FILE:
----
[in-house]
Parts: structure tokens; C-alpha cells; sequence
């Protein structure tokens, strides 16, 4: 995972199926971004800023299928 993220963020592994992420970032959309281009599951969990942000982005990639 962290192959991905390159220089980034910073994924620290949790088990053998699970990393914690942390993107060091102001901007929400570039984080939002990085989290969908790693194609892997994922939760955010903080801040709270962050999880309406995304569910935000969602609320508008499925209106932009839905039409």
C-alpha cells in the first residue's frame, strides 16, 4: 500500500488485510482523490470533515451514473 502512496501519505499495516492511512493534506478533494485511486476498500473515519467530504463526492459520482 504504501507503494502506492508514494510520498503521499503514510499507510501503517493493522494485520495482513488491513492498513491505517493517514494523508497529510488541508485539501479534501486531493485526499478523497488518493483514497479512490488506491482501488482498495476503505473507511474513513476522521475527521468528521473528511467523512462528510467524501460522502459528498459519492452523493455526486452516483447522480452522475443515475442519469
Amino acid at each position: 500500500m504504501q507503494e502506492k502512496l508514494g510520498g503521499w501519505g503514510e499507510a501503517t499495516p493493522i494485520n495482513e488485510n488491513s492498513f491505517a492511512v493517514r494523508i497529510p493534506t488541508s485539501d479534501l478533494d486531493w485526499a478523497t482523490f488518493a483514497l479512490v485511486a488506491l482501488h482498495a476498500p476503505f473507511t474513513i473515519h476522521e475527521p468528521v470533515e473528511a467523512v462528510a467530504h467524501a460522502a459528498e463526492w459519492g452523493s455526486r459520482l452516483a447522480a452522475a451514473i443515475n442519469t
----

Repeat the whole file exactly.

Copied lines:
[in-house]
Parts: structure tokens; C-alpha cells; sequence
């Protein structure tokens, strides 16, 4: 995972199926971004800023299928 993220963020592994992420970032959309281009599951969990942000982005990639 962290192959991905390159220089980034910073994924620290949790088990053998699970990393914690942390993107060091102001901007929400570039984080939002990085989290969908790693194609892997994922939760955010903080801040709270962050999880309406995304569910935000969602609320508008499925209106932009839905039409």
C-alpha cells in the first residue's frame, strides 16, 4: 500500500488485510482523490470533515451514473 502512496501519505499495516492511512493534506478533494485511486476498500473515519467530504463526492459520482 504504501507503494502506492508514494510520498503521499503514510499507510501503517493493522494485520495482513488491513492498513491505517493517514494523508497529510488541508485539501479534501486531493485526499478523497488518493483514497479512490488506491482501488482498495476503505473507511474513513476522521475527521468528521473528511467523512462528510467524501460522502459528498459519492452523493455526486452516483447522480452522475443515475442519469
Amino acid at each position: 500500500m504504501q507503494e502506492k502512496l508514494g510520498g503521499w501519505g503514510e499507510a501503517t499495516p493493522i494485520n495482513e488485510n488491513s492498513f491505517a492511512v493517514r494523508i497529510p493534506t488541508s485539501d479534501l478533494d486531493w485526499a478523497t482523490f488518493a483514497l479512490v485511486a488506491l482501488h482498495a476498500p476503505f473507511t474513513i473515519h476522521e475527521p468528521v470533515e473528511a467523512v462528510a467530504h467524501a460522502a459528498e463526492w459519492g452523493s455526486r459520482l452516483a447522480a452522475a451514473i443515475n442519469t